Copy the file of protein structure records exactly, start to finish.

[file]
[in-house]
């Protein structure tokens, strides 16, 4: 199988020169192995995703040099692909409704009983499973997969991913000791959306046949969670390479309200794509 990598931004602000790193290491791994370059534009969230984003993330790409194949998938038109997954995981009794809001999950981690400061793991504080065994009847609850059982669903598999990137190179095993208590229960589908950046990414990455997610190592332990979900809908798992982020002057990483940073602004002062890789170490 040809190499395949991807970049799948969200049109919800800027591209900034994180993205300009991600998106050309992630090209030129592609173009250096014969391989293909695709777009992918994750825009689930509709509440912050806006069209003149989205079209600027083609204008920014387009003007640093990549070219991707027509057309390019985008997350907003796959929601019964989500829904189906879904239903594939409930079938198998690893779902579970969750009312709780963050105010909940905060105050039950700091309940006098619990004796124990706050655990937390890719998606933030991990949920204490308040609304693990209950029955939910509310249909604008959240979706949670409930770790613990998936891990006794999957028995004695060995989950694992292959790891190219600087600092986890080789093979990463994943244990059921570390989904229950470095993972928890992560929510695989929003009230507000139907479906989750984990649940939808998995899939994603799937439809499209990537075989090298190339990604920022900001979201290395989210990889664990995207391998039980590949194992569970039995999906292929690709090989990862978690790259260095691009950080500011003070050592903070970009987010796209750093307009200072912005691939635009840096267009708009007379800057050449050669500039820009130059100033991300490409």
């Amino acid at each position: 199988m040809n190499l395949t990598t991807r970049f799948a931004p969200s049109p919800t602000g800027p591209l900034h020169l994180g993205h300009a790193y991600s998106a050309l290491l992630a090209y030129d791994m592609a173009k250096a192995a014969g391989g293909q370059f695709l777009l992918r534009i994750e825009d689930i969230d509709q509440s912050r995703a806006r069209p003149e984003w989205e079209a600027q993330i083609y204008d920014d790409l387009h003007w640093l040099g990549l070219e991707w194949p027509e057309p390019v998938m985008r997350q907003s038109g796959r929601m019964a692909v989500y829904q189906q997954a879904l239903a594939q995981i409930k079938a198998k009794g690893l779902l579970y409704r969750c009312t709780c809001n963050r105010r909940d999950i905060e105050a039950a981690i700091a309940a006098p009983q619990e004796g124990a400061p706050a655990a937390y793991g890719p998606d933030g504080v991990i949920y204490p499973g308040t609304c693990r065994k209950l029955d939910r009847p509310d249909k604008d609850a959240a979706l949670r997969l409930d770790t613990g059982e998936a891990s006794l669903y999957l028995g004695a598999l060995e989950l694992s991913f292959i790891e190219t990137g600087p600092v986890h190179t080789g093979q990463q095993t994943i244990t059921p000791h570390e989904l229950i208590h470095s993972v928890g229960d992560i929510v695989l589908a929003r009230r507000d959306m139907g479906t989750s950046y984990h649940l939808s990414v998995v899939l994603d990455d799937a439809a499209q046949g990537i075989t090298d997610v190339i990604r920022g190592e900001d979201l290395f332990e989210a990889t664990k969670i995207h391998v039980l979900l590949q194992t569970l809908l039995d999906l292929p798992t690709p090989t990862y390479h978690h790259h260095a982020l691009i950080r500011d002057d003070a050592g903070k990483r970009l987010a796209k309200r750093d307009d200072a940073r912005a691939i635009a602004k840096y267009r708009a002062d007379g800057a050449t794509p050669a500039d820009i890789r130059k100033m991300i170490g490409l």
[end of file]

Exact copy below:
[in-house]
């Protein structure tokens, strides 16, 4: 199988020169192995995703040099692909409704009983499973997969991913000791959306046949969670390479309200794509 990598931004602000790193290491791994370059534009969230984003993330790409194949998938038109997954995981009794809001999950981690400061793991504080065994009847609850059982669903598999990137190179095993208590229960589908950046990414990455997610190592332990979900809908798992982020002057990483940073602004002062890789170490 040809190499395949991807970049799948969200049109919800800027591209900034994180993205300009991600998106050309992630090209030129592609173009250096014969391989293909695709777009992918994750825009689930509709509440912050806006069209003149989205079209600027083609204008920014387009003007640093990549070219991707027509057309390019985008997350907003796959929601019964989500829904189906879904239903594939409930079938198998690893779902579970969750009312709780963050105010909940905060105050039950700091309940006098619990004796124990706050655990937390890719998606933030991990949920204490308040609304693990209950029955939910509310249909604008959240979706949670409930770790613990998936891990006794999957028995004695060995989950694992292959790891190219600087600092986890080789093979990463994943244990059921570390989904229950470095993972928890992560929510695989929003009230507000139907479906989750984990649940939808998995899939994603799937439809499209990537075989090298190339990604920022900001979201290395989210990889664990995207391998039980590949194992569970039995999906292929690709090989990862978690790259260095691009950080500011003070050592903070970009987010796209750093307009200072912005691939635009840096267009708009007379800057050449050669500039820009130059100033991300490409």
């Amino acid at each position: 199988m040809n190499l395949t990598t991807r970049f799948a931004p969200s049109p919800t602000g800027p591209l900034h020169l994180g993205h300009a790193y991600s998106a050309l290491l992630a090209y030129d791994m592609a173009k250096a192995a014969g391989g293909q370059f695709l777009l992918r534009i994750e825009d689930i969230d509709q509440s912050r995703a806006r069209p003149e984003w989205e079209a600027q993330i083609y204008d920014d790409l387009h003007w640093l040099g990549l070219e991707w194949p027509e057309p390019v998938m985008r997350q907003s038109g796959r929601m019964a692909v989500y829904q189906q997954a879904l239903a594939q995981i409930k079938a198998k009794g690893l779902l579970y409704r969750c009312t709780c809001n963050r105010r909940d999950i905060e105050a039950a981690i700091a309940a006098p009983q619990e004796g124990a400061p706050a655990a937390y793991g890719p998606d933030g504080v991990i949920y204490p499973g308040t609304c693990r065994k209950l029955d939910r009847p509310d249909k604008d609850a959240a979706l949670r997969l409930d770790t613990g059982e998936a891990s006794l669903y999957l028995g004695a598999l060995e989950l694992s991913f292959i790891e190219t990137g600087p600092v986890h190179t080789g093979q990463q095993t994943i244990t059921p000791h570390e989904l229950i208590h470095s993972v928890g229960d992560i929510v695989l589908a929003r009230r507000d959306m139907g479906t989750s950046y984990h649940l939808s990414v998995v899939l994603d990455d799937a439809a499209q046949g990537i075989t090298d997610v190339i990604r920022g190592e900001d979201l290395f332990e989210a990889t664990k969670i995207h391998v039980l979900l590949q194992t569970l809908l039995d999906l292929p798992t690709p090989t990862y390479h978690h790259h260095a982020l691009i950080r500011d002057d003070a050592g903070k990483r970009l987010a796209k309200r750093d307009d200072a940073r912005a691939i635009a602004k840096y267009r708009a002062d007379g800057a050449t794509p050669a500039d820009i890789r130059k100033m991300i170490g490409l």